I started teaching yoga 25 years ago and created Foundation Yoga 20 years ago. Those numbers astound me. The fact that I love what I do more each year astounds me just as much.

Through the years, I’ve watched yoga become more popular than anyone dreamed possible. This is partly because yoga has evolved into a Westernized version of itself. Yet as “fitness yoga” has spread far and wide, my love of traditional “wellness yoga” has grown deeper and more grounded in the ancient art of individualized practice.


In its purest form, yoga is taught one-on-one and uses poses, spiritual study, nutrition and chanting to correct misalignments in the spine and the student’s core. That is the ultimate expression of wellness yoga. But in the modern world, one-on-one instruction isn’t feasible for most people. So the question quickly becomes, “Can you teach a group class and still meet the goals and needs of each person?”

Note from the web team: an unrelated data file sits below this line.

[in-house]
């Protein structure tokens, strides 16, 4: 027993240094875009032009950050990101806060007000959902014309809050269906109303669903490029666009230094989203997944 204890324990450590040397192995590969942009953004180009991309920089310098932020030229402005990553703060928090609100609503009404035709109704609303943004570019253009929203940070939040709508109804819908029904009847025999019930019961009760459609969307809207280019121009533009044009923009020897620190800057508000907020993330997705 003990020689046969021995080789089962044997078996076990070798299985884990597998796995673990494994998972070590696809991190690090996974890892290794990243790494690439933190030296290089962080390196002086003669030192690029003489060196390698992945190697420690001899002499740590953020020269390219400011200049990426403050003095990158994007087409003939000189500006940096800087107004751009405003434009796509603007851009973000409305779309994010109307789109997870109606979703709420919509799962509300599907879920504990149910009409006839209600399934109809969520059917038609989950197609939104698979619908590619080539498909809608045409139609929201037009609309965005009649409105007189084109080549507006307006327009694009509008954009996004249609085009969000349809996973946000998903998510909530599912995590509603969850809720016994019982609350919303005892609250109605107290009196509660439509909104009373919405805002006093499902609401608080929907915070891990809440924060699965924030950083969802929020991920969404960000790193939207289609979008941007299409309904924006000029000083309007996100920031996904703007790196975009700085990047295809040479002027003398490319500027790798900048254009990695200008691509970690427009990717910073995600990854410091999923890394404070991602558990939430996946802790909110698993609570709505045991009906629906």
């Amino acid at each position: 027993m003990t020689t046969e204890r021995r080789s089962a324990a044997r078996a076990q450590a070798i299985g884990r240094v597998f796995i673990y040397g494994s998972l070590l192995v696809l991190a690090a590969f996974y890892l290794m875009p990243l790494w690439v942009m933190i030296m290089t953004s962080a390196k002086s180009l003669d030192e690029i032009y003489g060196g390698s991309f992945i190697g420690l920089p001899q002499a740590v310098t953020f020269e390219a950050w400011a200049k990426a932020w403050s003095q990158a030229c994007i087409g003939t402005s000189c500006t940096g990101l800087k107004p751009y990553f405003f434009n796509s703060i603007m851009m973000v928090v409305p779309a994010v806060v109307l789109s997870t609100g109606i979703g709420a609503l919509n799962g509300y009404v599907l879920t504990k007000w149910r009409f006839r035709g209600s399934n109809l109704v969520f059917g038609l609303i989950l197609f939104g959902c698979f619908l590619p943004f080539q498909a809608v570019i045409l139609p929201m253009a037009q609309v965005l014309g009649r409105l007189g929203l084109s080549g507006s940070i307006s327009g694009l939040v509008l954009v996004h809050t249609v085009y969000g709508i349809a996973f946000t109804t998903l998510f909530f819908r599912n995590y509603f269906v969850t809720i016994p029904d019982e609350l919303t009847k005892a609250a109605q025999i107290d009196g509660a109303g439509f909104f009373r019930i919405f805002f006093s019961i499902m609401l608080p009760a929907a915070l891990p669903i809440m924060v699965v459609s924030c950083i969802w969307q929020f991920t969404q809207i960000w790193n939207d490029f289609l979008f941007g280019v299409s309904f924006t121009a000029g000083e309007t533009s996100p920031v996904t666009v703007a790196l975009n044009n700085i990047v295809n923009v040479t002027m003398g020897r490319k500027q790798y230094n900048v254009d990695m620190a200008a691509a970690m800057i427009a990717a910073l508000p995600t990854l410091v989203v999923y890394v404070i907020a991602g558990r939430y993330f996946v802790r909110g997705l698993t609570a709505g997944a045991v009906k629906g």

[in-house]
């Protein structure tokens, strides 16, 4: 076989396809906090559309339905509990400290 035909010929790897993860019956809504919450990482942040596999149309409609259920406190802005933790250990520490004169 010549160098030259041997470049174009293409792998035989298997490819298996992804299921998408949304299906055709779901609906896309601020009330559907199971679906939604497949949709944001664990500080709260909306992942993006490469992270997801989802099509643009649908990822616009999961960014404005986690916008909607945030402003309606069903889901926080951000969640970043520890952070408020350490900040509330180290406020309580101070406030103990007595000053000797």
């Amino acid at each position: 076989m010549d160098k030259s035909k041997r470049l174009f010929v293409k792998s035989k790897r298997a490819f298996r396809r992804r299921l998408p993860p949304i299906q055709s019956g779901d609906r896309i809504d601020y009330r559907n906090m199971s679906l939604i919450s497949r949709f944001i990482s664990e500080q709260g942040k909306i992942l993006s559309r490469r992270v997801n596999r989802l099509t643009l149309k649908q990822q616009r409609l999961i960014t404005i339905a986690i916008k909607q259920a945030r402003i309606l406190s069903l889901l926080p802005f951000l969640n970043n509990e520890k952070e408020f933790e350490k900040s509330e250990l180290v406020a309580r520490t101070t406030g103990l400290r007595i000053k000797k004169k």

The answer is yes and it’s harder than it sounds. It takes intense observation to see who needs extra help or pose modifications that day. It takes the ability to create the class flow based on who is present and the common themes that arise (stiff necks, sore hips, sleeping issues). It requires a willingness to learn at a much deeper level than can be taught in a 200- or even a 500-hour certification course.

As an example, a student recently asked if she could come back to class after several years of health and weight challenges. She now has a pacemaker and has lost 50 of the 75 lbs she had gained through her illness. “Of course you can take classes,” I said. “Your doctor has okayed exercise, right?” “Yes!” she said happily. Then she revealed that two other yoga schools had rejected her. One said she was too out of shape and needed to walk off more weight before starting yoga. The other said the pacemaker made her too high-risk to work with.

Her story made me want to shout from the rooftops, “Please, please, please don’t send away yoga seekers in shame and rejection.” As a teacher, it is my greatest responsibility to share yoga’s powerful potential to heal. It is my greatest joy to mentor those longing for a deeper level of health and wellbeing. It is my greatest blessing to bring someone from a place of despair about health to possibility and hope. Everyone deserves that and it is the mission of Foundation Yoga.

It is a challenge and a thrill for every yoga teacher who embraces it. It has been my love, my passion, my driving force. May it be so for another 20 years.

In fullest gratitude – Diane